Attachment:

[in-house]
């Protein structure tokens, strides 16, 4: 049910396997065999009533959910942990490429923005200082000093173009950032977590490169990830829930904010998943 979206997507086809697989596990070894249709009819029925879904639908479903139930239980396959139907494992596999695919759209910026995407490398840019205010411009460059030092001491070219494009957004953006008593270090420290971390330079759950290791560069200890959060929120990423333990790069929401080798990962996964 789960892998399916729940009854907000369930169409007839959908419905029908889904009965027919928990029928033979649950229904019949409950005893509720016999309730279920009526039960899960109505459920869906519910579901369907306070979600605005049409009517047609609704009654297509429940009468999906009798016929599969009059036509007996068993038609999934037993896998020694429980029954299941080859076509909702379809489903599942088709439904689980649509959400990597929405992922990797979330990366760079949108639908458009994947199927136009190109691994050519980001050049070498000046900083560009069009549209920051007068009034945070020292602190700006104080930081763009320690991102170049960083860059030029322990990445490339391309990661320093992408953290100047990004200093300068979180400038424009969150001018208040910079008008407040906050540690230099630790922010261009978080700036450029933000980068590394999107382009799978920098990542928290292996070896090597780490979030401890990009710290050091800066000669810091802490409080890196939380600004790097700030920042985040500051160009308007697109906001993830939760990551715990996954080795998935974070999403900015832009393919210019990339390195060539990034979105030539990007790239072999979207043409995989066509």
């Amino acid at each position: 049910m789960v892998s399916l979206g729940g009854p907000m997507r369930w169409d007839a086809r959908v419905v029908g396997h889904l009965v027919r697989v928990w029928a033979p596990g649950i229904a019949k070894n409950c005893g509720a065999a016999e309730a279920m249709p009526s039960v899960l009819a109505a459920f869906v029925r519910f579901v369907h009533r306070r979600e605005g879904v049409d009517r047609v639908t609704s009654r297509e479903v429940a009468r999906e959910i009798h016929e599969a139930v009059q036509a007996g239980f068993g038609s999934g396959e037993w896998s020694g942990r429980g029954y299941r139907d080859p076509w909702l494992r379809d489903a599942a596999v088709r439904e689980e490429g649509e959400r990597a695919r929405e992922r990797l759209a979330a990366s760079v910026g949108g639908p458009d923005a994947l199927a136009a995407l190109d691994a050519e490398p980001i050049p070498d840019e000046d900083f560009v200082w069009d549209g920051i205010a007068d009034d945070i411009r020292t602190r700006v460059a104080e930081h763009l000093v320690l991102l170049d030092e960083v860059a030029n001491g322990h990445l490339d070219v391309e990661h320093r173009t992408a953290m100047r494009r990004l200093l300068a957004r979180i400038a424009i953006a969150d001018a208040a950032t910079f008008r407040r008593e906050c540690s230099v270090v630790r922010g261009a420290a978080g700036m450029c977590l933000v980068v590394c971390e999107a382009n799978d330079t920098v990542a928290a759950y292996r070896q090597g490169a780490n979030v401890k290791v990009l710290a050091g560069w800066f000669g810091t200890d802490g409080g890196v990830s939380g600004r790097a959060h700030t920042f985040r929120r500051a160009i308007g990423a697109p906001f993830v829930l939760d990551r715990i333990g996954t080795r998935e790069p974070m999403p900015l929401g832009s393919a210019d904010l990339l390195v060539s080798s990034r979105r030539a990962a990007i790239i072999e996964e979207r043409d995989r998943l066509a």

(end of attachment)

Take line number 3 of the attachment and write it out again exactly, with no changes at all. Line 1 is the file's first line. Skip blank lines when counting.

């Amino acid at each position: 049910m789960v892998s399916l979206g729940g009854p907000m997507r369930w169409d007839a086809r959908v419905v029908g396997h889904l009965v027919r697989v928990w029928a033979p596990g649950i229904a019949k070894n409950c005893g509720a065999a016999e309730a279920m249709p009526s039960v899960l009819a109505a459920f869906v029925r519910f579901v369907h009533r306070r979600e605005g879904v049409d009517r047609v639908t609704s009654r297509e479903v429940a009468r999906e959910i009798h016929e599969a139930v009059q036509a007996g239980f068993g038609s999934g396959e037993w896998s020694g942990r429980g029954y299941r139907d080859p076509w909702l494992r379809d489903a599942a596999v088709r439904e689980e490429g649509e959400r990597a695919r929405e992922r990797l759209a979330a990366s760079v910026g949108g639908p458009d923005a994947l199927a136009a995407l190109d691994a050519e490398p980001i050049p070498d840019e000046d900083f560009v200082w069009d549209g920051i205010a007068d009034d945070i411009r020292t602190r700006v460059a104080e930081h763009l000093v320690l991102l170049d030092e960083v860059a030029n001491g322990h990445l490339d070219v391309e990661h320093r173009t992408a953290m100047r494009r990004l200093l300068a957004r979180i400038a424009i953006a969150d001018a208040a950032t910079f008008r407040r008593e906050c540690s230099v270090v630790r922010g261009a420290a978080g700036m450029c977590l933000v980068v590394c971390e999107a382009n799978d330079t920098v990542a928290a759950y292996r070896q090597g490169a780490n979030v401890k290791v990009l710290a050091g560069w800066f000669g810091t200890d802490g409080g890196v990830s939380g600004r790097a959060h700030t920042f985040r929120r500051a160009i308007g990423a697109p906001f993830v829930l939760d990551r715990i333990g996954t080795r998935e790069p974070m999403p900015l929401g832009s393919a210019d904010l990339l390195v060539s080798s990034r979105r030539a990962a990007i790239i072999e996964e979207r043409d995989r998943l066509a």